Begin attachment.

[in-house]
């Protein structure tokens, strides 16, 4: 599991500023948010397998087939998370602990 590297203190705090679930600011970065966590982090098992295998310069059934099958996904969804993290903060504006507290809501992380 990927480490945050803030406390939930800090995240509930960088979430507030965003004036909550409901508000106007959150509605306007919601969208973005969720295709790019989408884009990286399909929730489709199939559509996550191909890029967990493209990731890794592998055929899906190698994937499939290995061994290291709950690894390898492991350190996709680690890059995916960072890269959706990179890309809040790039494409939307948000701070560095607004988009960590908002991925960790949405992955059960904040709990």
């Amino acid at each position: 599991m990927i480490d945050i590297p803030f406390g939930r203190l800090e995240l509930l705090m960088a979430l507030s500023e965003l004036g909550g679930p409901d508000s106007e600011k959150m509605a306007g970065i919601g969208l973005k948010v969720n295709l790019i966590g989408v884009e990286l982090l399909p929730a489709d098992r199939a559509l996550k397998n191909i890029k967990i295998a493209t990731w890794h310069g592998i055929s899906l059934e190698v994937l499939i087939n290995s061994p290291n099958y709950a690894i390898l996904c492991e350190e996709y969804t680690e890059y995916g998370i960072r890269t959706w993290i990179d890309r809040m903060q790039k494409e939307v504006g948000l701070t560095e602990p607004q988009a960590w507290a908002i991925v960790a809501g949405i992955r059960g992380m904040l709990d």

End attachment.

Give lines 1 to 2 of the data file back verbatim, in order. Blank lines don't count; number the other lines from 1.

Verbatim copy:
[in-house]
């Protein structure tokens, strides 16, 4: 599991500023948010397998087939998370602990 590297203190705090679930600011970065966590982090098992295998310069059934099958996904969804993290903060504006507290809501992380 990927480490945050803030406390939930800090995240509930960088979430507030965003004036909550409901508000106007959150509605306007919601969208973005969720295709790019989408884009990286399909929730489709199939559509996550191909890029967990493209990731890794592998055929899906190698994937499939290995061994290291709950690894390898492991350190996709680690890059995916960072890269959706990179890309809040790039494409939307948000701070560095607004988009960590908002991925960790949405992955059960904040709990």